Marcia Strykowski

More 2017 Picture Books

After a couple of posts in summery locations, it’s time to get back to books. Scanning my list of new library purchases I realize I’ll have to save at least half for another post, not only because I haven’t had a chance to read many of them, but because they are checked out. At my library we used to have high shelving throughout the children’s area. But then, once upon a time, we realized that not only could young readers not reach the high shelves but those tall bookcases gave the library a darker, more cluttered look. So our trusty handyman proceeded to remove the top layer of shelving. Wow, what a difference. From the main circulation desk we can see straight through to the far colorful walls of the children’s areas. And we get to place all our new book purchases upright on the new shelf tops. Their bright shiny covers are hard to resist, hence the lack of picture books for me to check out—they’re all in the hands of happy readers! The following are new titles with quick reviews on each of them.

May I Have a Word? written by Caron Levis and illustrated by Andy Rash is a very clever book from title to concept. I mean who among us is not familiar with refrigerator magnets? The story begins with an argument between the letters C and K about which one of them should be the star, leading to a fun way to learn the difference between these two letter sounds. Although the type size of the actual story seemed a little small (maybe to keep it from getting mixed up in all the magnetic letters?), this book still has enough humor and cheerful color to keep kids interested.

The Legend of Rock Paper Scissors, written by Drew Daywalt and illustrated by Adam Rex is strange, bizarre, crazy, and a LOT of fun. Follow the stories of these three warriors to find out how they went from being on their own to teaming up to be a popular playground game.

Monkey Brother, written and illustrated by Adam Auerbach is a cute book. The story has a good message as well as fun illustrations and a surprise at the end.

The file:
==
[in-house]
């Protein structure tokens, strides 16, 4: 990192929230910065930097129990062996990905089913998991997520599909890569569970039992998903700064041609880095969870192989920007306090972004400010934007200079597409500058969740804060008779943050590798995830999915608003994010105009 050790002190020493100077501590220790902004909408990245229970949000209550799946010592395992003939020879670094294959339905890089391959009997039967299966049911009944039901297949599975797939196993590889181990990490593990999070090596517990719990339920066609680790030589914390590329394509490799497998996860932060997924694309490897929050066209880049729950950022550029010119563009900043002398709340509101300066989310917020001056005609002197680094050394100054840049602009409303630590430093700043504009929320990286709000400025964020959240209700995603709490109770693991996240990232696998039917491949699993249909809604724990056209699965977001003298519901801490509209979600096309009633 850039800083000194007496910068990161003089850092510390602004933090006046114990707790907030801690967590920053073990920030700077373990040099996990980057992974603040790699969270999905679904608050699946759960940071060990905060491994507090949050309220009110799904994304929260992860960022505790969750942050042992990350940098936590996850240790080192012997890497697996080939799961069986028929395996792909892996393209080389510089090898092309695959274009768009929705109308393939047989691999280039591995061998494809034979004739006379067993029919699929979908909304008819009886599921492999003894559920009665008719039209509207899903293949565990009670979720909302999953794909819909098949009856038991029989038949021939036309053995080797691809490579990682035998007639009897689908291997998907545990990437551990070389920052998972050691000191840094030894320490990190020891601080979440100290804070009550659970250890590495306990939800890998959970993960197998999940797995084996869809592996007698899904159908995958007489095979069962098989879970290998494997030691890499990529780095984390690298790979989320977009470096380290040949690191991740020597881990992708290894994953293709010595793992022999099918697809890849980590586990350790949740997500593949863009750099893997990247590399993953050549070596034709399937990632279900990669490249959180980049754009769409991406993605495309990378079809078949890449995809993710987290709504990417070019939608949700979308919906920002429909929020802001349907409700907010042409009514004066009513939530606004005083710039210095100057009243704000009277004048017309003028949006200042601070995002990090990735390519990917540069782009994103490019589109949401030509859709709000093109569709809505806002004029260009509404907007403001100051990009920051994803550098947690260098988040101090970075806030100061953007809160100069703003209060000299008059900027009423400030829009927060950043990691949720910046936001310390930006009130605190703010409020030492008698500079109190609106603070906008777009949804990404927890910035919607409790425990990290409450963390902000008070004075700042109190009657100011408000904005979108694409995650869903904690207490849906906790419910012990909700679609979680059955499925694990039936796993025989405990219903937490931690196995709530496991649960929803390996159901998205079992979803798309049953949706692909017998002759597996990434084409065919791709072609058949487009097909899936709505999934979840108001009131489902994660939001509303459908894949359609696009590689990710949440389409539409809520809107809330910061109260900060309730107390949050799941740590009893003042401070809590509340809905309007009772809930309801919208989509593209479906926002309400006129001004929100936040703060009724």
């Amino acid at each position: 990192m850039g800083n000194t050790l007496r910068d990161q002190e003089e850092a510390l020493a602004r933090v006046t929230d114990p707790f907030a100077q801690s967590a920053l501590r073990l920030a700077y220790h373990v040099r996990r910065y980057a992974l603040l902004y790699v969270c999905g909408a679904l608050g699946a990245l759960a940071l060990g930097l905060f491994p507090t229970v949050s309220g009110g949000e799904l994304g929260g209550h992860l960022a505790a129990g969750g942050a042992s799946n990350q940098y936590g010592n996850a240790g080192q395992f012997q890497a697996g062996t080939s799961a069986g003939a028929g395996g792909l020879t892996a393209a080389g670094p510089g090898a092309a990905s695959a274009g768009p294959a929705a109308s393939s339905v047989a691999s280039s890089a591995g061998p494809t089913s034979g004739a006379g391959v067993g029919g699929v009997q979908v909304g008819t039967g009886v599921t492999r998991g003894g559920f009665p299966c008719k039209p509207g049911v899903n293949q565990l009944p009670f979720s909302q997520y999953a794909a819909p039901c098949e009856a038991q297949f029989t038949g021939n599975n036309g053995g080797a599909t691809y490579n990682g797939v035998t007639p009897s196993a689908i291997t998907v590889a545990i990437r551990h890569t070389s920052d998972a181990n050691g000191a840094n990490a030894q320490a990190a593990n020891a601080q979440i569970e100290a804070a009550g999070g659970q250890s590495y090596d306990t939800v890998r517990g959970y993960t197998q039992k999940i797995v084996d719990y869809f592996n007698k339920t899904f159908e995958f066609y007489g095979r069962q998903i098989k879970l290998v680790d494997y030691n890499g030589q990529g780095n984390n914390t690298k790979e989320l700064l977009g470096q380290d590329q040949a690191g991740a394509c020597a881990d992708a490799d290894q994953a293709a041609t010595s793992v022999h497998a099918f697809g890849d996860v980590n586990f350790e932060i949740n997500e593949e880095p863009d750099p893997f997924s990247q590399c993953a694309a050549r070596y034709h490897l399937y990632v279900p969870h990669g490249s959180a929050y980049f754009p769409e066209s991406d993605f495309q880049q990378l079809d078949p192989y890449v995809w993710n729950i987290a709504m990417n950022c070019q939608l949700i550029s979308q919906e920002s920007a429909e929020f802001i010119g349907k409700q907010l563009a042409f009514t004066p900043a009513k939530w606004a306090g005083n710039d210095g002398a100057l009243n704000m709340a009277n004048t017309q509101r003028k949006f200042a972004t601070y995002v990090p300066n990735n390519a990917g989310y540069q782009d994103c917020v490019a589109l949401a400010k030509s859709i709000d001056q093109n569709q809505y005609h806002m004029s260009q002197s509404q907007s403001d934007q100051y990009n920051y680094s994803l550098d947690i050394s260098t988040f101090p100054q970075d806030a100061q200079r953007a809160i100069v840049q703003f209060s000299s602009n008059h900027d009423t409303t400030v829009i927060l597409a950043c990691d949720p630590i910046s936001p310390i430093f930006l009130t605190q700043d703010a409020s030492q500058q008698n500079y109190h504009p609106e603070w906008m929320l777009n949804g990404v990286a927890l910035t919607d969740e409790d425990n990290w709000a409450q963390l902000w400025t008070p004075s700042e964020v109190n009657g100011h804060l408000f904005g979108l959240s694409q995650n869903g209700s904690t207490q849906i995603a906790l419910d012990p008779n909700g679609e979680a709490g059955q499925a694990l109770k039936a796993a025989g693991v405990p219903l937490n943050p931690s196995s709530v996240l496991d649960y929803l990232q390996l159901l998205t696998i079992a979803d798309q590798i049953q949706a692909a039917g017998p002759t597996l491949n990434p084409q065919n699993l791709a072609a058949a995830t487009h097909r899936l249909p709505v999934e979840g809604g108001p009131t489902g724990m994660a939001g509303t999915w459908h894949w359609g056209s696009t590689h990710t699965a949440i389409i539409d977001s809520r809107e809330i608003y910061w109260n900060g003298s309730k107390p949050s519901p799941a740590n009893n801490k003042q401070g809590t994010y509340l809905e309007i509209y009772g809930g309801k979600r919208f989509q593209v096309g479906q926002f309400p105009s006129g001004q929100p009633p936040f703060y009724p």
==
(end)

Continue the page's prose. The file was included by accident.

Everyone Loves Cupcake is written by Kelly DiPucchio and illustrated by Eric Wight. What a sweetheart—everyone knows someone like Cupcake, someone who tries so hard to be perfect and then sometimes goes overboard until those same friends she wants so desperately to gain begin drifting away. This book came out in 2016, but is new to me.

Pandora, written and illustrated by Victoria Turnbull, is about a sweet-faced fox who always makes the best of things. She is patient and kind and a good friend, as well as a lover of nature. A small bird enters her dark, dreary realm and rewards her with a tiny twig of life that rebuilds the world around them. Beautiful soft illustrations of colored pencil and watercolor add much to this important tale.

Home in the Rain, written and illustrated by Bob Graham, is one of those books that takes a small episode and makes it into a special memory. Journeying home through a major rainstorm brings inspiration of the grandest kind. Rather than getting all stressed out about the stormy weather, this super mom and daughter, Francie, stay calm and centered. They even have a picnic and decide on a new name for the upcoming birth of Francie’s baby sister!

The Sheep Who Hatched an Egg, written and illustrated by Gemma Merino, is a fun tale about Lola who learns she can feel proud and happy even when she isn’t perfect or beautiful because kindness and friendship is much more important than having the best hairdo. The animal characters have well-done expressive faces.

I Wrote You a Note is written and illustrated by Lizi Boyd and provides an interesting glimpse at the many places a written note might wander to before arriving at its destination. I love the soft, lively, earth-tone illustrations.